Starting Strength Weekly Report


October 16, 2017


Articles
Videos
  • Bodyfat, Health, and Longevity – Registered Dietitian and Starting Strength Coach Robert Santana explores research on fat cells and the effect of weight loss vs strength training on health.
Training Log
  • Not to be confused with the stiff-legged deadlift, the Romanian Deadlift starts at the top and uses a stretch reflex. Mark Rippetoe shows how to do it.
Starting Strength Channel
  • Mark Rippetoe reads his article on how to build a home gym – equipment you need, what to avoid, and where to get it.
From the Coaches

In the Trenches

dallas rowing club juniors
Members of the Dallas Rowing Club Juniors pose with the rack donated by Rip and WFAC. The Juniors have incorporated regularly scheduled strength training this season with squats, presses, and deadlifts, to make them more competitive on the water. [photo courtesy of Pete Troupos]


Best of the Week

Hex Bar
Brit67

The SS website featured an excellent article by you about deadlift mechanics.

I would really appreciate a similar article about the deadlift vs hex (or trap) bar deadlift.

From my limited experience and limited intelligence, it would seem that the hex bar is superior to the straight bar in several areas.

It doesn't scrape your shins, there's not an issue with having to use an alternate grip, a person can typically deadlift more weight with the hex bar than the straight bar, and finally - the bar can follow a straighter, more vertical path, since the lifters body isn't in the way.

In the SS book, you do suggest alternate methods of performing various lifts, for people with mobility issues. And you also suggest different bars for those same issues.

If the hex bar is superior to the straight bar, it deserves to be considered by SS coaches. And if it's not – those of us that subscribe to SS methods ought to know why – and you can probably articulate those reasons better than anyone.

Mark Rippetoe

The Hex (trap) bar is not superior to the barbell in any way.

 
  1. Sorry about your shins.
  2. The alternate grip problem is addressed with the use of the hook grip, or straps for non-competitors at work-set weights.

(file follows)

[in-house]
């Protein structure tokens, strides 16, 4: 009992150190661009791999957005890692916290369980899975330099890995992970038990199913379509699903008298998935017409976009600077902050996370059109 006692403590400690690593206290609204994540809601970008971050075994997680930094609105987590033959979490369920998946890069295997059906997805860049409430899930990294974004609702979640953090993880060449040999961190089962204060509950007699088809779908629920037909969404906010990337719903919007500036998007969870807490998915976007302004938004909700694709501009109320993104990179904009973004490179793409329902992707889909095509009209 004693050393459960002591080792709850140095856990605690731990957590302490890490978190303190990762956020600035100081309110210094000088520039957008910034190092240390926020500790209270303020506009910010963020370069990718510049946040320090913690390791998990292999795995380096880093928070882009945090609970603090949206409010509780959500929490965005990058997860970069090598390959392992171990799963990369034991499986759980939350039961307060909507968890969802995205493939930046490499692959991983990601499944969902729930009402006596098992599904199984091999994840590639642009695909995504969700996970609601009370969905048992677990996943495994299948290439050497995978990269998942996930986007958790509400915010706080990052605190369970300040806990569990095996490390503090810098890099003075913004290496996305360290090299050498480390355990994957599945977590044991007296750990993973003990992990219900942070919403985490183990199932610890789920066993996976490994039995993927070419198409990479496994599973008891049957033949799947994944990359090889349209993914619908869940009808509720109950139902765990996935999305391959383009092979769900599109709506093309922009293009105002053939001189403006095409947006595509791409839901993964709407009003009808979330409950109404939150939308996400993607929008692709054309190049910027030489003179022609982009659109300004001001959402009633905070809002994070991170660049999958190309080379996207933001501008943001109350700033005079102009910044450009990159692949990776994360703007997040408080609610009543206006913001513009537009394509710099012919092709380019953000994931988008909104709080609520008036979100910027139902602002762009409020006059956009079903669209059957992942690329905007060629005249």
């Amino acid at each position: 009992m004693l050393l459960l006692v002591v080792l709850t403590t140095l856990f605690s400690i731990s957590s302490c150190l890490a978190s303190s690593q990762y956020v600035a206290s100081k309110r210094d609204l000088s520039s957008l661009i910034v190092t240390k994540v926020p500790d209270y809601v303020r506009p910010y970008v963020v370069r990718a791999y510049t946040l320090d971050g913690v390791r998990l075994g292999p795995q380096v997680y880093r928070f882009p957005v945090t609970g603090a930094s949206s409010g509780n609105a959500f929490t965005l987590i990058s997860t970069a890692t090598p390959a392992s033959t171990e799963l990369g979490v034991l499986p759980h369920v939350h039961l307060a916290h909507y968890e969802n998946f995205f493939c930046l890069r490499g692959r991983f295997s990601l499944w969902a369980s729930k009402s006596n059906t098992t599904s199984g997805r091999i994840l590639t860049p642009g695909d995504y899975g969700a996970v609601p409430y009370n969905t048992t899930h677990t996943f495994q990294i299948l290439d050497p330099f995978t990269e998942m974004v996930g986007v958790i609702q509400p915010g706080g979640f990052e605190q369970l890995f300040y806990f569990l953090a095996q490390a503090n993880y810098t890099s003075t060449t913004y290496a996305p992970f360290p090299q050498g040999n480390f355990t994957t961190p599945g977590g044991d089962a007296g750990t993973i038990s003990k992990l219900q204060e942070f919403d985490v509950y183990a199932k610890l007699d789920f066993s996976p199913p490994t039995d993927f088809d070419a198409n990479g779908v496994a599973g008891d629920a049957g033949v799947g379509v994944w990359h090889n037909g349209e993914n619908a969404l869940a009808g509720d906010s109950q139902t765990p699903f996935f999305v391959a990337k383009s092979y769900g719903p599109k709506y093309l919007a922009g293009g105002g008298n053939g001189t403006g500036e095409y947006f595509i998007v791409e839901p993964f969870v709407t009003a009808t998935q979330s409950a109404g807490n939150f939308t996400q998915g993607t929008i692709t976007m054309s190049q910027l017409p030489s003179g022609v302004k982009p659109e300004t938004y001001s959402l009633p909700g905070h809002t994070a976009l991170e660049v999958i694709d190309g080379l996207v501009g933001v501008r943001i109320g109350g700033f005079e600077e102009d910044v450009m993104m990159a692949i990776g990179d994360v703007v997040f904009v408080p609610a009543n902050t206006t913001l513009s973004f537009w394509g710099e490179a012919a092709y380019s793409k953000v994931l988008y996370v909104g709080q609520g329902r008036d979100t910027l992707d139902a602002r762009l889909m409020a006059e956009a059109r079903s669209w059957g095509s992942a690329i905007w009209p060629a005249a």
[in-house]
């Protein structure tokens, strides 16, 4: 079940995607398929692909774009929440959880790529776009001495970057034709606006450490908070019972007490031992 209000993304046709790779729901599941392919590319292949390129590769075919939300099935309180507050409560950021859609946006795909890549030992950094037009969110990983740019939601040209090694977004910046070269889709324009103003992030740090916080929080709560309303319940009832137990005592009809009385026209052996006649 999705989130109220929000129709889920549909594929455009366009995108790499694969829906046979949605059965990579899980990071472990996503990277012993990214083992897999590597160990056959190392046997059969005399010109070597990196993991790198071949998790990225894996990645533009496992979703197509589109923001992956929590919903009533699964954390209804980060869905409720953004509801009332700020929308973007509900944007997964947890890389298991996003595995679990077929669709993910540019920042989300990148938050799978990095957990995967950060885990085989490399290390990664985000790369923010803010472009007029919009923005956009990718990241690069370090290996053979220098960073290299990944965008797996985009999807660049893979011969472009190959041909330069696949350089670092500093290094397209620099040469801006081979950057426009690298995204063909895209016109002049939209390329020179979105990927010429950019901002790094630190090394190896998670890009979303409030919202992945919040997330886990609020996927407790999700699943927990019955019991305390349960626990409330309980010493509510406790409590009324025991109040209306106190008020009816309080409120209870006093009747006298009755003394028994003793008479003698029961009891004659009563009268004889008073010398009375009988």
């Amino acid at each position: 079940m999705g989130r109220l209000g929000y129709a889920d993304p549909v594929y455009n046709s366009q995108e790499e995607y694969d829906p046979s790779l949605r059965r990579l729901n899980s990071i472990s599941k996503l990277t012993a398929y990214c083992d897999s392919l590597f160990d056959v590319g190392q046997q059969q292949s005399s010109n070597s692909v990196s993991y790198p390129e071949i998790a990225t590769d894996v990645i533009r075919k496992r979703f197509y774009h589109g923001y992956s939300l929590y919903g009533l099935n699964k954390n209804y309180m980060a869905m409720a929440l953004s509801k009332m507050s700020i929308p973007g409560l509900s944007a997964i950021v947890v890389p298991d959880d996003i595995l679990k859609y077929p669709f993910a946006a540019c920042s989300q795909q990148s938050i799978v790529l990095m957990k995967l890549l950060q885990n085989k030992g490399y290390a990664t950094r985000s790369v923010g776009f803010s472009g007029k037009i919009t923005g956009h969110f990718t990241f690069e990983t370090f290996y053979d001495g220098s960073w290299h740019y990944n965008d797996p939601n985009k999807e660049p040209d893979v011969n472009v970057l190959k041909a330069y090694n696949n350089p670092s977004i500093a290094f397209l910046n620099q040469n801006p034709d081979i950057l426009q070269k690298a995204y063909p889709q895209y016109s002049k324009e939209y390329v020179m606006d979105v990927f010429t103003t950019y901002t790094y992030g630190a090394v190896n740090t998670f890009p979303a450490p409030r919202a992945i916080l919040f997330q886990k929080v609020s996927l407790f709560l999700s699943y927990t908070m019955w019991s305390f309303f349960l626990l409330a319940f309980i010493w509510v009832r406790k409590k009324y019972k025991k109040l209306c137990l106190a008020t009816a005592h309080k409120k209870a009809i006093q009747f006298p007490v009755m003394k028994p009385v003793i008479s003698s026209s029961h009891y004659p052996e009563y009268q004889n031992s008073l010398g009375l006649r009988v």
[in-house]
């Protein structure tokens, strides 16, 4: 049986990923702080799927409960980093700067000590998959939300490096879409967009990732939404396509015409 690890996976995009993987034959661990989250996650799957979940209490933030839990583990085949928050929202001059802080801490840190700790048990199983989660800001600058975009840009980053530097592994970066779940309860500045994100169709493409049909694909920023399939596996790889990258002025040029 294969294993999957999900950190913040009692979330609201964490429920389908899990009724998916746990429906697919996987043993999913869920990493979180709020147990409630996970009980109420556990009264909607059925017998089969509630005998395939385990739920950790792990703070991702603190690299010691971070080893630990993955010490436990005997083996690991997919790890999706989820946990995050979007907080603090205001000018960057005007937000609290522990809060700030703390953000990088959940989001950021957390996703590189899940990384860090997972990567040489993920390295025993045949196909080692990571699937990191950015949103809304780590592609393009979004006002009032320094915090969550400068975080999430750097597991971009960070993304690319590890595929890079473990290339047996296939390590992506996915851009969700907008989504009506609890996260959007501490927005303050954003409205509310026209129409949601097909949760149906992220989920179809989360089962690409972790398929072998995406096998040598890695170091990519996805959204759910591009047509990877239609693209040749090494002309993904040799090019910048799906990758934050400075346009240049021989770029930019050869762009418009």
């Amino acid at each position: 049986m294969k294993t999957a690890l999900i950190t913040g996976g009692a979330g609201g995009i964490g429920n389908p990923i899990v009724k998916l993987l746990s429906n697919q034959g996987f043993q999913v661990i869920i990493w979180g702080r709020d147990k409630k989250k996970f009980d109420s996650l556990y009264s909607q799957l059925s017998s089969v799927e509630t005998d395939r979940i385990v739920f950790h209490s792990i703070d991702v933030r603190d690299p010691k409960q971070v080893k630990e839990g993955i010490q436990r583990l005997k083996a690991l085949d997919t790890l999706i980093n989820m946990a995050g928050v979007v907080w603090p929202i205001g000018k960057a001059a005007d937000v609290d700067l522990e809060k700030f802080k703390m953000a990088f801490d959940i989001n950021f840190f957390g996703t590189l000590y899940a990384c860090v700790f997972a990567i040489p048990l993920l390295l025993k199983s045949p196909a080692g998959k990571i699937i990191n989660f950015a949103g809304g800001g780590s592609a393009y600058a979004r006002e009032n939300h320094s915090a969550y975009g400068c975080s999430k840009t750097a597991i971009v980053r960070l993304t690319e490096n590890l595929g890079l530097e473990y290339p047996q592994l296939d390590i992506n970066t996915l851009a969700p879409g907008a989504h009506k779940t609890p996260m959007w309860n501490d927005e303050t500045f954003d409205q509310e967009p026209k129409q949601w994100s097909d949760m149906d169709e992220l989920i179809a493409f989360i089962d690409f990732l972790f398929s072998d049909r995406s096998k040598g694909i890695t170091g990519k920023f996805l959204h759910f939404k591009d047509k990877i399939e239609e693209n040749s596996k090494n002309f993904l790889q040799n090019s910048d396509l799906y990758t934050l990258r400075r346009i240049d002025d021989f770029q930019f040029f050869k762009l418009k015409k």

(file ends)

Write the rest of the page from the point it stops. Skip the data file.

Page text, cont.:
3. That a person can "deadlift" more using this device is both undemonstrated and irrelevant. There are ways of pulling more weight than a correct deadlift permits, i.e. rack pulls, but that doesn't make them superior to the deadlift.
  4. If you think the lifter's body is "in the way" during a deadlift, you don't know how to deadlift. The instructions are here: Starting Strength: Basic Barbell Training
  5. If anything, the trap-bar "deadlift" more closely resembles squat mechanics than pulling mechanics, with a more vertical back angle and the grip-strength limitation imposed on it. We're already squatting, right?
  6. What other bars have I suggested the use of for primary exercises anywhere in print?
  7. But the primary problem is this: what is the lockout position of a trap-bar "deadlift" vs. the lockout position of a deadlift? Think about this carefully.
simplesimon

This speaks to a larger issue about how the hex bar is perceived as a barbell deadlift equivalent because the lifter is picking weight off the ground from a dead stop.

Brit67
  1. My shins appreciate your concern
  2. Agreed
  3. There's a website where lifters can post their lifts. There are over 2 million lifts reported for the deadlift, and 15,000 for the hex bar deadlift. At every bodyweight, in both male and female categories, the hex bar lifts are heavier than the standard deadlift. It's true, many people could be doing the deadlift incorrectly, but I doubt that people have performed over 2 million of them incorrectly.
  4. No argument with you